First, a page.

I was in the UK for a week in the May of last year, visiting friends and taking in some moments that only traveling solo can afford. I got off in London from San Fransisco and made my way to Glasgow in Scotland by train. I was meeting my dear friend Ayush after 12 years. We knew each other as teenagers, young adults after which our life paths took us in different directions and to different places. We stayed close, but hadn’t met after 2003.
When I got off at the Glasgow City Central, I was cold and scrambling about sleepily with stupidly heavy bags stuffed with stuff I was lugging from the US (despite having been repeatedly warned about the hazards involved by the husband in SF) So much for being a seasoned traveler. The woeful self loathing broke when I heard my name being called out in a very familiar voice, in the distinct way that could only be one person. Words cannot describe the joys of reuniting with a close friend after so long. Ash and his sweet partner J helped me into the car along with my dead man (as Ash called my luggage) and I was excited to the point of bursting. How truly precious it is was to be there, and all of this actually happening. Me in Glasgow, meeting my friend after eons ! I liked the city already, as we drove along the cobblestoned alleys in the cold, sleety rain. Coming home to Ash & J’s gorgeous hi rise flat overlooking the River Clyde was icing on the cake.
After dinner and having me all warm and cozied up, Ash and I sat down to a late night catch up over his signature masala chai, cookies, chocolate, life stories and lots of juicy gossip. At some point I passed out and apparently woke up only 12 hours later. I guess I “Slept it all off” My dead man almost broke me, you see.
I woke up to a breakfast of homecooked aloo parathas, sausages, eggs, beans and yes a taste of Haggis was involved ! I don’t think I had the palate to appreciate the quintessential Scots meat delicacy. Could be because I don’t especially like offal. But oh, waking up to a big hot breakfast on a cold, wet day over stories from growing up. Delish. So, after talking nonstop for some hours, we finally made our way out the door upon my friend’s insistence that I see something of his adoptive city. A bright lipstick, umbrellas, hats and out the door we were.
I love cold rainy days as much as sunshine-y ones. I have rediscovered my love of the colour grey and admire the generous neutrality with which it’s various tones extend a backdrop to almost anything. Set against Greys, these old structures of this old world city felt precious and mysterious. We walked through the streets of Glasgow, me an inquistive traveler and Ash my cute, suauve tour guide. We talked in the rain on our way to the Glasgow Uni, a place so splendid with it’s ancient with walls and pillars that I swear, were whispering things. The Kelvingrove art museum that I wanted to visit was closed that day, so we just walked on languidly (just the way I like to absorb a city), to the downtown for some old fashioned tea and Scottish cream cakes at the quaint Patisserie Valerie, though I chose and did rather well with my Espresso shots.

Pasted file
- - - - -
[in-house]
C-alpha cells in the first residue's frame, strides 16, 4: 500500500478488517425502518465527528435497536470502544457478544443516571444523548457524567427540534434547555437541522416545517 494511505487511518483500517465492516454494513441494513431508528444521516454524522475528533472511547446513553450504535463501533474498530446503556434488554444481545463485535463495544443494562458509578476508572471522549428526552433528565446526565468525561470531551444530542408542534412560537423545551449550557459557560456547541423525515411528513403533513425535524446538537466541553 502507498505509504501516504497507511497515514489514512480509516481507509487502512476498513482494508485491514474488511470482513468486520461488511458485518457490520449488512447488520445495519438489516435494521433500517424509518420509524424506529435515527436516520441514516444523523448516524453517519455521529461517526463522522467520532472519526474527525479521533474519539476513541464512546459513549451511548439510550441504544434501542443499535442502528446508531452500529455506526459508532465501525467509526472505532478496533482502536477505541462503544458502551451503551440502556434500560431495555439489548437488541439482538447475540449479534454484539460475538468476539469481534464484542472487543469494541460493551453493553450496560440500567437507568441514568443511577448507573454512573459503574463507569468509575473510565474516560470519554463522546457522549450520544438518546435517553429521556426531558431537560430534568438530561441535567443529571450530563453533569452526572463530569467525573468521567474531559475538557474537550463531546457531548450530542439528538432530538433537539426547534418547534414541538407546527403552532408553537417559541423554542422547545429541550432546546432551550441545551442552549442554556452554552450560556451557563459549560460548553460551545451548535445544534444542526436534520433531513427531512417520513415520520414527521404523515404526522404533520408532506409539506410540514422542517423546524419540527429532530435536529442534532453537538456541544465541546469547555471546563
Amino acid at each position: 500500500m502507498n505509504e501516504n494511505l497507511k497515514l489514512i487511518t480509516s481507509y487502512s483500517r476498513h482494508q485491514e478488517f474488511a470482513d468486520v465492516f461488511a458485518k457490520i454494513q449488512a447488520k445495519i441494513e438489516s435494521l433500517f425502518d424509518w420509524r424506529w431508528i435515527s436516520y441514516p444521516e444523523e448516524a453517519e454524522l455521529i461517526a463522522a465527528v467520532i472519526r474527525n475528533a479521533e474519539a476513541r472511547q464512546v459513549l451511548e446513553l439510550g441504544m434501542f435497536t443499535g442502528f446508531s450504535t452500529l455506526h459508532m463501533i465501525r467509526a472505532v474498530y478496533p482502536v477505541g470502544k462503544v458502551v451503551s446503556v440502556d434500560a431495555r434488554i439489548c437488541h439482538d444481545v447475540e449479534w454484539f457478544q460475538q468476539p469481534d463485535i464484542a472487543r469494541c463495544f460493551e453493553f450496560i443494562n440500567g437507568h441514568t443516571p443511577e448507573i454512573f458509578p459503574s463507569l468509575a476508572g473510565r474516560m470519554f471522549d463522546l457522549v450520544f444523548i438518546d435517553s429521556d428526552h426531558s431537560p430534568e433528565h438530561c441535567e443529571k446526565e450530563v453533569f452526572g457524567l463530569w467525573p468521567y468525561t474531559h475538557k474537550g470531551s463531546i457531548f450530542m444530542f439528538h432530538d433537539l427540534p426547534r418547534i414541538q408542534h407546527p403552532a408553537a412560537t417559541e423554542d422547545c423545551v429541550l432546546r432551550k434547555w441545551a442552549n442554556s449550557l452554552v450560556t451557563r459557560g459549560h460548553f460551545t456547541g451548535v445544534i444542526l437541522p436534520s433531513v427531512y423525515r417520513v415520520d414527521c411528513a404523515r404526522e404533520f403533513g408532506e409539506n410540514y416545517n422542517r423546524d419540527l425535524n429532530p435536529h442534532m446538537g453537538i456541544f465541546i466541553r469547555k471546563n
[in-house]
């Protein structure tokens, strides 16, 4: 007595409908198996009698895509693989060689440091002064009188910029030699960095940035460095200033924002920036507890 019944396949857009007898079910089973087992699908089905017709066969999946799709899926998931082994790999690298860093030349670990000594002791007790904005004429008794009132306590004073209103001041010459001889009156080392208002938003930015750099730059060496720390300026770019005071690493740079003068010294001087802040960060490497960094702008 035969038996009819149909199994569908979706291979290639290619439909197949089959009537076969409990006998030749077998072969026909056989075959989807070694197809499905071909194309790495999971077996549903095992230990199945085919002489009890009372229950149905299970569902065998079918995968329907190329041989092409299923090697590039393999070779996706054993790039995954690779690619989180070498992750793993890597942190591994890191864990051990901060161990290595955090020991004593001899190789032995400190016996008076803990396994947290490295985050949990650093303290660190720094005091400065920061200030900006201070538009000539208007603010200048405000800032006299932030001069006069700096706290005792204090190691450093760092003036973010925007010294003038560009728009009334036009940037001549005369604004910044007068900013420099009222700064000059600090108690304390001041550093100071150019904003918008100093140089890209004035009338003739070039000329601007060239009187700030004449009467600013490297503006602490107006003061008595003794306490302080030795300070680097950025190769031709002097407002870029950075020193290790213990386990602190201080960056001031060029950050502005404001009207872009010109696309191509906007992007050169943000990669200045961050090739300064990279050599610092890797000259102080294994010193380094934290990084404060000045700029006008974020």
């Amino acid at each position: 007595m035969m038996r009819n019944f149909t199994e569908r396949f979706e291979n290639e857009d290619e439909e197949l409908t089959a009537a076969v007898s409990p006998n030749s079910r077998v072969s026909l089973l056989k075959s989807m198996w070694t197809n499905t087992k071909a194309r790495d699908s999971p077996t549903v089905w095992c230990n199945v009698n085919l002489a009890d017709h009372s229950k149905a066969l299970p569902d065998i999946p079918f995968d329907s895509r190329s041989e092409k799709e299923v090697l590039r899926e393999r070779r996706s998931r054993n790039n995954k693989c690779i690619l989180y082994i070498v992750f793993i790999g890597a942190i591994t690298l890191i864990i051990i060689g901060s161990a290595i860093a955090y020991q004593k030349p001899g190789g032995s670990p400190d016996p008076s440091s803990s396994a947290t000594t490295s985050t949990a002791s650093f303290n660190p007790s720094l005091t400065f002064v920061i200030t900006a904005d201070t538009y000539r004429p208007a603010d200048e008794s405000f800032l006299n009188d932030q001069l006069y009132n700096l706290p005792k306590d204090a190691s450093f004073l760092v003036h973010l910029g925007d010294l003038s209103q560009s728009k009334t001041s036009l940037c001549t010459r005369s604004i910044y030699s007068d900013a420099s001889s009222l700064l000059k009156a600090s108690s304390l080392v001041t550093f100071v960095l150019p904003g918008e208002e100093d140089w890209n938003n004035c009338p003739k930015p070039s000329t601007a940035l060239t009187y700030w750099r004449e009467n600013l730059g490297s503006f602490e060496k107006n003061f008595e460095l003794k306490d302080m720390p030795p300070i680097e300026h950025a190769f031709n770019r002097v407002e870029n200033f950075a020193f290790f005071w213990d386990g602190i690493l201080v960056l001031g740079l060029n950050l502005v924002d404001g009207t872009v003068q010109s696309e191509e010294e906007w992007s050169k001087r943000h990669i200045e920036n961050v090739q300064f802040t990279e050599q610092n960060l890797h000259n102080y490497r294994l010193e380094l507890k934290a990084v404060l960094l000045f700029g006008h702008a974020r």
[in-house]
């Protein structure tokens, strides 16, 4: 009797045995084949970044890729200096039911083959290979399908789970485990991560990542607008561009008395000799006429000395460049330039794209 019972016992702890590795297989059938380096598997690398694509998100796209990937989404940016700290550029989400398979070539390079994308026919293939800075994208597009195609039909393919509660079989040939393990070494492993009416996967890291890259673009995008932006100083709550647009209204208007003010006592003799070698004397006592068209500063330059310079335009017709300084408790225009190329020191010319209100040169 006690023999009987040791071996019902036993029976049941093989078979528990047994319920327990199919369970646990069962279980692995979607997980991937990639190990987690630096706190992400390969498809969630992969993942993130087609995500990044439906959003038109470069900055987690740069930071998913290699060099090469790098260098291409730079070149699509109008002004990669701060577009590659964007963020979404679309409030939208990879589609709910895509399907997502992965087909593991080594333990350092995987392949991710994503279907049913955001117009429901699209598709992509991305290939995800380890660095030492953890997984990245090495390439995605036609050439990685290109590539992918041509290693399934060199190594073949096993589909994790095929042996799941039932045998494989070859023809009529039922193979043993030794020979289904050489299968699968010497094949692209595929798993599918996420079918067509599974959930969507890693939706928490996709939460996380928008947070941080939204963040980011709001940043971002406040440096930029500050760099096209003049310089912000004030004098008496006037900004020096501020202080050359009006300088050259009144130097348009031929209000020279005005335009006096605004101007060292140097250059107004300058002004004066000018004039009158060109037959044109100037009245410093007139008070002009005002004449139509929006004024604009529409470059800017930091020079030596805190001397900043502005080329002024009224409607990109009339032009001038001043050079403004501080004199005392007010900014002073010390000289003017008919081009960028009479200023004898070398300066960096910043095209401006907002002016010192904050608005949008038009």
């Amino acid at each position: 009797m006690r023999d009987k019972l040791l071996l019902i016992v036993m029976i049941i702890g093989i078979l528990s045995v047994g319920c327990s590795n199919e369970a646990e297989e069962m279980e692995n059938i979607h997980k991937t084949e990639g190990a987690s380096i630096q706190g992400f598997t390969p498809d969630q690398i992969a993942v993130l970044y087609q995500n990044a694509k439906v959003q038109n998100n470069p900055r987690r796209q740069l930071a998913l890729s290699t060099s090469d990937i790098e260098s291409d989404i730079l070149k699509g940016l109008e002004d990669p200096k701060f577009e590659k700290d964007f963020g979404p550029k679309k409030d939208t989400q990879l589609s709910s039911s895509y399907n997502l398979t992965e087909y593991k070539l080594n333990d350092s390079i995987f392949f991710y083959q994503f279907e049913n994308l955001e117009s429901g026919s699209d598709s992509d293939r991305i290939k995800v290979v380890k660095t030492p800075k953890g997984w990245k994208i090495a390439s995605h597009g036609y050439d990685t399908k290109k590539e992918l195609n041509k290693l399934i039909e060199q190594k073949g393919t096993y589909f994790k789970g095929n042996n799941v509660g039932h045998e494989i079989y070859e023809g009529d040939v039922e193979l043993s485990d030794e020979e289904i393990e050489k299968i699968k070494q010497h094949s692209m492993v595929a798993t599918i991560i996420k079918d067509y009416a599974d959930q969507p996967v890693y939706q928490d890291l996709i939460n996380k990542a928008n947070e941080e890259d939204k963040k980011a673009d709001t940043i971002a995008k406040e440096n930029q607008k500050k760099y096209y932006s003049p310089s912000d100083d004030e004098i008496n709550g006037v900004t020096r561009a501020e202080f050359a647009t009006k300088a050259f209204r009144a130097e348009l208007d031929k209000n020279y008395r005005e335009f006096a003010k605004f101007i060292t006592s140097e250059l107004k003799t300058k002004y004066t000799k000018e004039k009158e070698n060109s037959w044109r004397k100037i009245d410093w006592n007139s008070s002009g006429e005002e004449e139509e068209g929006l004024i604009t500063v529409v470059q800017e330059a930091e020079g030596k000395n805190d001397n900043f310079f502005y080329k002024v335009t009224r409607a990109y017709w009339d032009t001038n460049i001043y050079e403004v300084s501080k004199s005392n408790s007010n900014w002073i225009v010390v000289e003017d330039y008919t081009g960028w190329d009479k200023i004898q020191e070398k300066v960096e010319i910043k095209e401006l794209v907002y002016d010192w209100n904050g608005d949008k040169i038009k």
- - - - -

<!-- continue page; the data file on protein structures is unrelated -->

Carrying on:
Later came alley walks, some unnecessary-but-fun shopping and at some point, Ash insisted that we go get some Scots style chips with curry sauce (yip yip!) at one of his preferred haunts that was situated happily across the art museum. Vinegar, salt, potato wedges skin on and curry spice, deep fried to perfection. Given my weakness for all of those things, I simply surrendered and for once that day, I had stopped talking. In retrospect, I’m surprised at how chatty I was during those days given that I prefer to be otherwise most of the time. The truth is, as I told him, few people know how to extend a side of themselves unflinchingly, and that makes us have so much to share with them. Besides being great friends, of course. We devoured all that salty comfort watching the Kelvingrove museum by dusk and the streaks of light peeking through the clouds. Passers by, traffic et al.
Once home, the three of us celebrated over a pop of bubbles before heading over to dinner at Jamie’s back in the city center. I was in the mood for fresh pasta and was certainly not disappointed with my linguine with locally sourced truffles. We stopped at the pretty, cobblestoned Ashton lane for a quick drink before I gave into yet another weird call of heady sleep. I mean really ? I had only two and a half days in this charming city with my lovely friends and all I seemed to be doing other than talking was sleeping and sleep, my friends, is not my friend. The boys had a lovely itinerary planned for me the next day, consisting of a picnic, a lake and a quaint village pub with a possible stop at the magnificent Linlithglow castle, which I wanted to see very much, given my love of medieval history. Alas, all I did was sleep like I was rescued from a disaster. It was too late to leave when I woke up (my poor Ash decided it was best to wake the houseguest) since the rains had taken over the skies. I assured him that I was most happy was just being there in his company and talking until his ears hurt. And so we did just that before heading off to a sublime French dinner at La Vallee Blanche and more conversations. We walked all the way through the city and the Uni and finally stopped a while to watch the full moon from the steps of Uni’s Chapel, laughed a lot before finally making our way back.